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Japan pays 70% of IVF costs to encourage births

Starting April 1, Japan’s public health insurance system will cover 70% of the cost of infertility treatments.

Previously, the entire cost of an in vitro fertilization (IVF) cycle was more than 500,000 yen (nearly 100 million VND), higher than the average monthly income of a household. Japan.

Dr Atsushi Tanaka, director of the Saint Mother clinic in Kita Kyushu, southern Japan, hopes his clinic will have more patients. “I think there’s going to be a patient boom,” he said, estimating the number of IVF cases nationwide could double.

However, Tanaka and other experts say the new policy will not be enough to reverse Japan’s population decline. Because patients still face other significant costs, such as genetic screening and the use of donor eggs/sperm.

“As the number of women of childbearing age declines in the coming years, the government needs to do more,” Tanaka said.

Japan is a pioneer in providing insurance coverage for assisted reproduction measures in response to population problems.  Photo: Bloomberg

Japan is a pioneer in providing insurance coverage for assisted reproduction measures in response to population problems. Photo: Bloomberg

Currently, Japan is the first country in the world to pay for most of the costs of assisted reproduction. The country already has one of the largest numbers of women using IVF in the world, with 7% of babies born in vitro compared with 2% in the US in 2019. However, birth rate Japan’s rate still hovers around 1.3 – much lower than the 2.1 ratio that the Organization for Economic Co-operation and Development (OECD) considers necessary to maintain the level. population stability.

Over the past decade, Japan has provided financial subsidies for kindergartens and monthly allowances for families with children. Japan’s childcare leave policy is considered to be the most generous in the world, giving fathers four weeks of leave, although very few take advantage of it. The government also offers some financial support for low-income couples undergoing fertility treatment, but the latest change is aimed at providing broader access to the wider population wanting IVF. .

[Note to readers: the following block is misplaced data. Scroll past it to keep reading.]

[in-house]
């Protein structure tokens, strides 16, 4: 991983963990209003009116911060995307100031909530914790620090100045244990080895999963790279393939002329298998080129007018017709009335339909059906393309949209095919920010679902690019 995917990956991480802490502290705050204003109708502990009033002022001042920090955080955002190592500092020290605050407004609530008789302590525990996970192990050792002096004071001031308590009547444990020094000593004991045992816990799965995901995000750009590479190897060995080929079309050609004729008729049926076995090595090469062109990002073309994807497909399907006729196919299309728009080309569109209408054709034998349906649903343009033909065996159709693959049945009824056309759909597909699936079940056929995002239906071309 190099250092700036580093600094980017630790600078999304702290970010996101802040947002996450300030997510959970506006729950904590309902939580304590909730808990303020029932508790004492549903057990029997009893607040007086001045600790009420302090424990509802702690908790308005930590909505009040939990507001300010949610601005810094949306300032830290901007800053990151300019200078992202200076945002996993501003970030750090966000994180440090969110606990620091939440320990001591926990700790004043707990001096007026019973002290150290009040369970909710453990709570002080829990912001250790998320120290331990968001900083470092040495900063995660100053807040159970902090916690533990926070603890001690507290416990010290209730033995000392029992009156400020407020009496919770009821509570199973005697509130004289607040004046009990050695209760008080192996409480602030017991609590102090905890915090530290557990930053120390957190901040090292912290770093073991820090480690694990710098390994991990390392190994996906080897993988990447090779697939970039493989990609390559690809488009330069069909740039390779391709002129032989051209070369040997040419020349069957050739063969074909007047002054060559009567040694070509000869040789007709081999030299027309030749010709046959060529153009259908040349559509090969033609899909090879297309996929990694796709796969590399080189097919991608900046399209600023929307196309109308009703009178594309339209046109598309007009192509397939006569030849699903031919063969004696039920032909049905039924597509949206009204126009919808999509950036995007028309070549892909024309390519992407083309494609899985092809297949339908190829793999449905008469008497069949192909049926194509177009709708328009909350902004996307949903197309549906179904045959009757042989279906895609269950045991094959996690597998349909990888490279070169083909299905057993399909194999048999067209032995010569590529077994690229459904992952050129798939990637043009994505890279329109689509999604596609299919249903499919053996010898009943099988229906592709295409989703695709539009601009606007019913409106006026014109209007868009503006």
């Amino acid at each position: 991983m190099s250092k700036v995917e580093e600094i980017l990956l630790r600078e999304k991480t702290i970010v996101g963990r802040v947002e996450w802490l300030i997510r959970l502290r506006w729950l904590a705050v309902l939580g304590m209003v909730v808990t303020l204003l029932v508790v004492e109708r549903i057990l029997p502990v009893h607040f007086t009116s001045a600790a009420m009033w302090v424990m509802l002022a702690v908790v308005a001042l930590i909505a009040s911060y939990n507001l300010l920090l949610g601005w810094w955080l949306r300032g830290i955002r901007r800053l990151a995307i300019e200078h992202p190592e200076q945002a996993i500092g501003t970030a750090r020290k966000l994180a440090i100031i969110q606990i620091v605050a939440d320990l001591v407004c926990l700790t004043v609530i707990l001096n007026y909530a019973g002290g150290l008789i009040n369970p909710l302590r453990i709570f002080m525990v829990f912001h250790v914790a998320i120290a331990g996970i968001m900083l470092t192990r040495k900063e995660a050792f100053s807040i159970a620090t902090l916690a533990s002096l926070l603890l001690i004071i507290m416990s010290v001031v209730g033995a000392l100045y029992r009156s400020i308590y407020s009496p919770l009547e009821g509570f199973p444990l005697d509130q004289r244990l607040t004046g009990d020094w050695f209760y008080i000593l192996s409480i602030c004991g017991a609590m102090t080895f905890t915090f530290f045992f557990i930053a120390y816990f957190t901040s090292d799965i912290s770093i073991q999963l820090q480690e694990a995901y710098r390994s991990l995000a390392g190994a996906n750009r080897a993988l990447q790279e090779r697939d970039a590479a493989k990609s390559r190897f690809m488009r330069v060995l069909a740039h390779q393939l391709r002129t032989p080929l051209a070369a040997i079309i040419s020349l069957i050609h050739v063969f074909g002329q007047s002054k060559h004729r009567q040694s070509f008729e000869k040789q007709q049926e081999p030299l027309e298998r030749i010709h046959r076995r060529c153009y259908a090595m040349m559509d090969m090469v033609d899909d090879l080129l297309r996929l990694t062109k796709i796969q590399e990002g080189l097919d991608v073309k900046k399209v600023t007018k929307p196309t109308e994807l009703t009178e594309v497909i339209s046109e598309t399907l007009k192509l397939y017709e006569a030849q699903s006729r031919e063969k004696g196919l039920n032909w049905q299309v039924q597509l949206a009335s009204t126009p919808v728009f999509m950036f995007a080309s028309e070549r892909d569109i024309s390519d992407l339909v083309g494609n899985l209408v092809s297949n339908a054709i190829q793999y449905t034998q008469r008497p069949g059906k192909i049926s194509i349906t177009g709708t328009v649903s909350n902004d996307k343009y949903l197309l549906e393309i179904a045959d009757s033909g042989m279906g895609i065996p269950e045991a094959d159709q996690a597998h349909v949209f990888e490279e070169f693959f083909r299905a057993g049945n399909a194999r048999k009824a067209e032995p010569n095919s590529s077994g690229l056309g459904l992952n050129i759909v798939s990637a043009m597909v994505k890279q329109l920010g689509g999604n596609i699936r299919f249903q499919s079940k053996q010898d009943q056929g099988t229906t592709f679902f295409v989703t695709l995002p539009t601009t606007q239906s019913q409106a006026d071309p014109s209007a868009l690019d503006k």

“It’s good because this policy will provide an opportunity for people in their 30s who need IVF treatment but don’t have the money,” said Yuko Imamura, a staff member at the Tokyo-based Institute of Global Health and Policy. know. Yuki Yano and her husband have been trying to conceive for several years, but haven’t done IVF because it’s too expensive. Even with insurance, they still cost 150,000 yen per treatment cycle. “Because to have children, we hardly have enough to live,” said the 31-year-old woman.

Currently, she is taking a drug that helps stimulate ovulation. Since an ectopic pregnancy that forced her to have a fallopian tube removed, she has always felt stressed on the journey to having a baby, especially as a long-distance truck driver, often away from home during easy times. conception.

To pay for the new insurance, the government set aside 17.4 billion yen in the budget. But many women say it’s not just the cost that matters. A recent study by Sumitomo Life Insurance Company found that the majority of women in this country think it is impossible to have fertility treatment and work at the same time.

Megumi Takai, 33, plans to soon leave her full-time office job for a part-time job to focus more on fertility treatment. Many women like her didn’t have time to go to the doctor while still working. “I wish society was more supportive of this,” she said.

Bao Nhien (According to Bloomberg)

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